English-Language Learners Webinar Helping English-Learners Through Improved Parent Outreach: Strategies That Work
    Communicating with families is key to helping students thrive – and that’s become even more apparent during a pandemic that’s upended student well-being and forced constant logistical changes in schools. Educators should pay particular attention
    This content is provided by our sponsor. It is not written by and does not necessarily reflect the views of Education Week's editorial staff.
    Mathematics Webinar
    Addressing Unfinished Learning in Math: Providing Tutoring at Scale
    Most states as well as the federal government have landed on tutoring as a key strategy to address unfinished learning from the pandemic. Take math, for example. Studies have found that students lost more ground
    Content provided by Yup Math Tutoring
    Classroom Technology Webinar Building Better Blended Learning in K-12 Schools
    The pandemic and the increasing use of technology in K-12 education it prompted has added renewed energy to the blended learning movement as most students are now learning in school buildings (and will likely continue

    EdWeek Top School Jobs

    Teacher Jobs
    Search over ten thousand teaching jobs nationwide — elementary, middle, high school and more.
    View Jobs
    Principal Jobs
    Find hundreds of jobs for principals, assistant principals, and other school leadership roles.
    View Jobs
    Administrator Jobs
    Over a thousand district-level jobs: superintendents, directors, more.
    View Jobs
    Support Staff Jobs
    Search thousands of jobs, from paraprofessionals to counselors and more.
    View Jobs

    Read Next

    Federal Schools Could Count Nonbinary Students Under Biden Proposal
    The Civil Rights Data Collection for this school year could also revive questions about inexperienced teachers and preschool discipline.
    6 min read
    Image of a form with male and female checkboxes.
    Federal 'Parents' Bill of Rights' Underscores Furor Over Curriculum and Transparency in Schools
    U.S. Sen. Josh Hawley's bill highlights how education issues like critical race theory will likely stay in the national political spotlight.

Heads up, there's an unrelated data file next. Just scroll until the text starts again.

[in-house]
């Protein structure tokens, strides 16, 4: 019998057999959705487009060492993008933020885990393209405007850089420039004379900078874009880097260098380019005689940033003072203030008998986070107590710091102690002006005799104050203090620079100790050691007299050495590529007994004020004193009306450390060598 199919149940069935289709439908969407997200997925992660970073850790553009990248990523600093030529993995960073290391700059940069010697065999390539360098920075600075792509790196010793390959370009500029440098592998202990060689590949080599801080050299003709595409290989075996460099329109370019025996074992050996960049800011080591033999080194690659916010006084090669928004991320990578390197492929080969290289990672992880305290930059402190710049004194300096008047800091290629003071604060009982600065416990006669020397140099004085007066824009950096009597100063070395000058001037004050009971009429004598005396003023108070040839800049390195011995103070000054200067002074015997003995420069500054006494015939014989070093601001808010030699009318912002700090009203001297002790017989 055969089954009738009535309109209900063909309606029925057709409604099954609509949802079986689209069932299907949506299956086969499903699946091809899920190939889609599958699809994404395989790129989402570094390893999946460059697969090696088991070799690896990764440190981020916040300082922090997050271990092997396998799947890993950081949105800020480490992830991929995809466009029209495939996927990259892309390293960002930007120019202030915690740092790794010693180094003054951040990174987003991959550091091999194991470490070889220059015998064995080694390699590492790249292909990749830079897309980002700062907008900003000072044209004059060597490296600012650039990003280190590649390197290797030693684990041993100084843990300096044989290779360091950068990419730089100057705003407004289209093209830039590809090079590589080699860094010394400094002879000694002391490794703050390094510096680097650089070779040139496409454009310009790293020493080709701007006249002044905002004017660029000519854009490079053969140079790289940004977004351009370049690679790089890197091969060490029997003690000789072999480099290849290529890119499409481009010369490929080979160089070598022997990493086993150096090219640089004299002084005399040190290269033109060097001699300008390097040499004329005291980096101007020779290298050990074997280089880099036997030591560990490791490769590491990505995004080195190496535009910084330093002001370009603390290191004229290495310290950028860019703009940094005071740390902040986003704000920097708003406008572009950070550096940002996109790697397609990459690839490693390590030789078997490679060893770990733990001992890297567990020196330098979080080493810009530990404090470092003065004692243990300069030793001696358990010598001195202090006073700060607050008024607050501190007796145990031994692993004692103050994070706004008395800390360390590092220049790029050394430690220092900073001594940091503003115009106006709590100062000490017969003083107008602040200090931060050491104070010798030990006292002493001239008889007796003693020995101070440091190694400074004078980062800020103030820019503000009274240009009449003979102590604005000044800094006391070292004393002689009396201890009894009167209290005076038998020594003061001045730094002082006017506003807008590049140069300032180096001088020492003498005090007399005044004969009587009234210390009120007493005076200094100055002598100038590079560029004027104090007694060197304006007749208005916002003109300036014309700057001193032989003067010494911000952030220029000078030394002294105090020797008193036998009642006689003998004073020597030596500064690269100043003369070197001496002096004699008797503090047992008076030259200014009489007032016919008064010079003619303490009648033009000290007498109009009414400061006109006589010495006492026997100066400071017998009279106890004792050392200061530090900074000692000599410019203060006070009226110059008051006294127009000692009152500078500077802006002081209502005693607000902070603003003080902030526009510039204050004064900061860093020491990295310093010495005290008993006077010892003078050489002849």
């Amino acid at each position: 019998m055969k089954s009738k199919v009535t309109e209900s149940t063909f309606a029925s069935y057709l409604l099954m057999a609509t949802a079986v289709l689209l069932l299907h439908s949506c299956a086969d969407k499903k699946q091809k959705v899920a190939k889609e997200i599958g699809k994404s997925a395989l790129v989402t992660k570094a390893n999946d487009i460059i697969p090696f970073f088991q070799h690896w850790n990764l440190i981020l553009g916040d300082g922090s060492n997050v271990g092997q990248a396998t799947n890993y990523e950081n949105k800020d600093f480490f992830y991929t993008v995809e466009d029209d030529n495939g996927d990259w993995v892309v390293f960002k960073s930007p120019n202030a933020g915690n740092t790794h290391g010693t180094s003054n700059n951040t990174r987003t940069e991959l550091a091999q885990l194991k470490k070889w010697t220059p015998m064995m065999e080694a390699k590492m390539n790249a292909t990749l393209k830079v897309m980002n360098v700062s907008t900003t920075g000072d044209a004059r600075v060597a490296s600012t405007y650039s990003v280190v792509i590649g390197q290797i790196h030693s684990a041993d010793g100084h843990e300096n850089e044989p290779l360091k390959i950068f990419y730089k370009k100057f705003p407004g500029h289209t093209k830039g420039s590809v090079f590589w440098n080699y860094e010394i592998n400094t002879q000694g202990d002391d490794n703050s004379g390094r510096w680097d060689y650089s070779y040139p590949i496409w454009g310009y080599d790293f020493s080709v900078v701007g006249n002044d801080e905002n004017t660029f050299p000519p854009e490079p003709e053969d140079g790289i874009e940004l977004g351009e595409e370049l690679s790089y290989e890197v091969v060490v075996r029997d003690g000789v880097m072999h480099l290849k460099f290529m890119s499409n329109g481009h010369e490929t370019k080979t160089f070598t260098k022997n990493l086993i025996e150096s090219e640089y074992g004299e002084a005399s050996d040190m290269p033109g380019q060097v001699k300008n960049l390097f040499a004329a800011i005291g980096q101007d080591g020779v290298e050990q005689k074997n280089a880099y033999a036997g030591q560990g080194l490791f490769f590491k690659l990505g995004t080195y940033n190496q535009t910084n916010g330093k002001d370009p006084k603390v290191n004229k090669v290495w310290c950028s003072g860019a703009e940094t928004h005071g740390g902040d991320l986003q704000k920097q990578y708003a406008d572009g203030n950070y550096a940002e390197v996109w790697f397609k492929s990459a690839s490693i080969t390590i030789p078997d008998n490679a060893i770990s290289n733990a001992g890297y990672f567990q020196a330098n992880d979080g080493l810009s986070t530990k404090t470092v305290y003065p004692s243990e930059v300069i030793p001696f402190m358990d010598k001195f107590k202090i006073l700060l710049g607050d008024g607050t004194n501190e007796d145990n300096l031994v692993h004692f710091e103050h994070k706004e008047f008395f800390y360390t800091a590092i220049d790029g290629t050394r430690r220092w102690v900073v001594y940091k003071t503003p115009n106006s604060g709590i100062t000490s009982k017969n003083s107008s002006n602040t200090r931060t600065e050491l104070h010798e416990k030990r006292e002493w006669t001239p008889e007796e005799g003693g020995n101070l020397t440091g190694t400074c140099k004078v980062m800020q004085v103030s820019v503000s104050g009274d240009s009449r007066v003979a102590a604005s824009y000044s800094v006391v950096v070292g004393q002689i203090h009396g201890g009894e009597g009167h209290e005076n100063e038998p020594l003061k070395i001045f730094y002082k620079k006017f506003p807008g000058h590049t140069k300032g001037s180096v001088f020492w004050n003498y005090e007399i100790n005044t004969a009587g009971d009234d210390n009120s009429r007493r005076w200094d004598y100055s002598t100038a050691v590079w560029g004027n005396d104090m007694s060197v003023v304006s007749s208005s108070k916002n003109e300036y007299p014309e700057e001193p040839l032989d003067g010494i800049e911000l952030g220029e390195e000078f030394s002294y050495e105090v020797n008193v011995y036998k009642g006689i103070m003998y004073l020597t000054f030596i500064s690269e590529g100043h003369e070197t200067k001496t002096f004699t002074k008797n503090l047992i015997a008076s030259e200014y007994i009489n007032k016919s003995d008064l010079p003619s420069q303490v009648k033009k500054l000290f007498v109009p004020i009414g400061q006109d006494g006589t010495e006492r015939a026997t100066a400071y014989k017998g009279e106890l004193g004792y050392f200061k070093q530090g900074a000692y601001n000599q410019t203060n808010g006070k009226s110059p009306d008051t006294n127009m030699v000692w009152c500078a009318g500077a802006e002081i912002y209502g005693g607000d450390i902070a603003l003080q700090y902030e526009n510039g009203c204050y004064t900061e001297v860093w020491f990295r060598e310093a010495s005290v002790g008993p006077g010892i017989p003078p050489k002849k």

7 min read
    Sen. Josh Hawley, R-Mo., speaks during a Senate Armed Services Committee hearing on the conclusion of military operations in Afghanistan and plans for future counterterrorism operations, Tuesday, Sept. 28, 2021, on Capitol Hill in Washington.
    U.S. Sen. Josh Hawley, R-Mo., says "it's time to give control back to parents, not woke bureaucrats."
    Patrick Semansky/AP
    Federal Opinion It’s Not Just the NSBA That’s Out of Touch. There’s a Bigger Problem
    Those who influence educational policy or practice would do well to care about what parents and the public actually want.
    4 min read
    Image shows a multi-tailed arrow hitting the bullseye of a target.
    DigitalVision Vectors/Getty
    Federal Dept. of Ed., Florida Continue to Battle Over Ban on School Mask Mandates
    Federal officials say they’ll intervene if the Florida Dept. of Ed. goes ahead with sanctions on districts with mask mandates.
    Ana Ceballos, Miami Herald
    2 min read
    Florida Commissioner of Education Richard Corcoran speaks alongside Florida Gov. Ron DeSantis, rear right, Fla. Sen. Manny Diaz Jr., left, state legislators, parents and educators, Tuesday, Sept. 14, 2021, at the Doral Academy Preparatory School in Doral, Fla.
    Florida Commissioner of Education Richard Corcoran speaks alongside Florida Gov. Ron DeSantis, rear right, Fla. Sen. Manny Diaz Jr., left, state legislators, parents and educators, Tuesday, Sept. 14, 2021, at the Doral Academy Preparatory School in Doral, Fla.
    Wilfredo Lee/AP